Two World Bank economists, Hai-Anh Dang and Andrew Dabalen, aim to address this gap in our collective knowledge. In a paper, entitled “Is Poverty in Africa Mostly Chronic or Transient? Evidence from Synthetic Panel Data“, recently published in the Journal of Development Studies, the authors address this question the best they can given the challenges discussed above. Due to the lack of panel data with meaningful coverage of African countries and with necessary lag between survey waves, the authors create a “synthetic panel”. This method essentially manufactures a second wave of data using information gathered with a nationally representative cross-sectional survey.
This method has both advantages and disadvantages. One advantage is since the second wave of data is not actually collected at a different point in time, there is no survey attrition between rounds. A key disadvantage is that the panel is not real, it is estimated. Therefore the validity of these results rest on the level of confidence one has in the estimation method. Another disadvantage of the entire approach is coverage of African countries is still lacking. The analysis includes only 21 countries in Africa. This is only about one third of all African countries. This is troubling because it is reasonable to presume that countries without data are also countries with more chronic poverty. It is worth noting that the 21 countries included in this study have relatively large populations, as the the study covers about two thirds of the entire population of Africa. Nevertheless, the authors aim to answer an important question as best they can with current data limitations.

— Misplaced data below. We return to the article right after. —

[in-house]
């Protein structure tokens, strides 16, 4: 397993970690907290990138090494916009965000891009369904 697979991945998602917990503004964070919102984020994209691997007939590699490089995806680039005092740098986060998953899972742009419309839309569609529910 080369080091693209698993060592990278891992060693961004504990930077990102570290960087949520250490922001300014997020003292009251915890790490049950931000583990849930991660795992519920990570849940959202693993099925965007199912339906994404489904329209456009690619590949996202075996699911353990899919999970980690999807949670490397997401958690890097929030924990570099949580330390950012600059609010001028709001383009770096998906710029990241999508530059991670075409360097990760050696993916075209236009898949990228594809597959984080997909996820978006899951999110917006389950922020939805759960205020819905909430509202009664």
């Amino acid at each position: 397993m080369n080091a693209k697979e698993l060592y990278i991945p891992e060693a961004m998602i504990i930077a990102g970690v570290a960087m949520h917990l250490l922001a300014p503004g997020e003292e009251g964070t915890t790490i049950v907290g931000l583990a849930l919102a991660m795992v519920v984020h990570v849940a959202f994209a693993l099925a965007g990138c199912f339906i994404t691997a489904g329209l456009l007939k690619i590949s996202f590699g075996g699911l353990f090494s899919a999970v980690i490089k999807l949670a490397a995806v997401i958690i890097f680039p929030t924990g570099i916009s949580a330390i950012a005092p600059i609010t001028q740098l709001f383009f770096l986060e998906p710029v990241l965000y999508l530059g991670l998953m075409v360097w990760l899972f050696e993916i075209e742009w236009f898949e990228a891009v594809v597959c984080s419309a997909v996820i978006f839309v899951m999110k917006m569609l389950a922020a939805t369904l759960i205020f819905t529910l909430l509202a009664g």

Here are some results. The table below shows the decomposition of poverty rates in various categories: chronic poverty (poor in both time periods), downwardly mobile (non-poor in the first and poor and the second period), and upwardly mobile (poor in the first and non-poor in the second period).
The results of this analysis are interesting. The bottom row of the table above shows that one third of their sample is chronically poor, about 13% are downwardly mobile, and about 17% are upwardly mobile. The rest of the sample (if you are keeping track of the math yourself) are never poor. The authors highlight some interesting take-aways about comparing static and dynamic poverty between countries.